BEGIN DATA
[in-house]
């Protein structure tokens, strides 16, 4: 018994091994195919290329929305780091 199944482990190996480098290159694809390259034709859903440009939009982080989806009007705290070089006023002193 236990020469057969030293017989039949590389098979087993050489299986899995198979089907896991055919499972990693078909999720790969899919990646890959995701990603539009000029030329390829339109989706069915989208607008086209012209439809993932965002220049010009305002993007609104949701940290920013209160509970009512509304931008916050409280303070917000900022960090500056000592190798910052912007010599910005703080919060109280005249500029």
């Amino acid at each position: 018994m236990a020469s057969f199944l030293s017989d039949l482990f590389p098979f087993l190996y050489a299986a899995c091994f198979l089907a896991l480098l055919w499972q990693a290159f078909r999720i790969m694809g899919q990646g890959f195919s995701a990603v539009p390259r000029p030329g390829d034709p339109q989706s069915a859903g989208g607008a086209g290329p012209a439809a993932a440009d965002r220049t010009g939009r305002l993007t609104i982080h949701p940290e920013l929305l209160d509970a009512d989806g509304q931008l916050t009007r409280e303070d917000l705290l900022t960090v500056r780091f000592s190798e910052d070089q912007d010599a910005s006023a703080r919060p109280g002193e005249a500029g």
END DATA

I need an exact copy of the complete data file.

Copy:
[in-house]
């Protein structure tokens, strides 16, 4: 018994091994195919290329929305780091 199944482990190996480098290159694809390259034709859903440009939009982080989806009007705290070089006023002193 236990020469057969030293017989039949590389098979087993050489299986899995198979089907896991055919499972990693078909999720790969899919990646890959995701990603539009000029030329390829339109989706069915989208607008086209012209439809993932965002220049010009305002993007609104949701940290920013209160509970009512509304931008916050409280303070917000900022960090500056000592190798910052912007010599910005703080919060109280005249500029």
């Amino acid at each position: 018994m236990a020469s057969f199944l030293s017989d039949l482990f590389p098979f087993l190996y050489a299986a899995c091994f198979l089907a896991l480098l055919w499972q990693a290159f078909r999720i790969m694809g899919q990646g890959f195919s995701a990603v539009p390259r000029p030329g390829d034709p339109q989706s069915a859903g989208g607008a086209g290329p012209a439809a993932a440009d965002r220049t010009g939009r305002l993007t609104i982080h949701p940290e920013l929305l209160d509970a009512d989806g509304q931008l916050t009007r409280e303070d917000l705290l900022t960090v500056r780091f000592s190798e910052d070089q912007d010599a910005s006023a703080r919060p109280g002193e005249a500029g």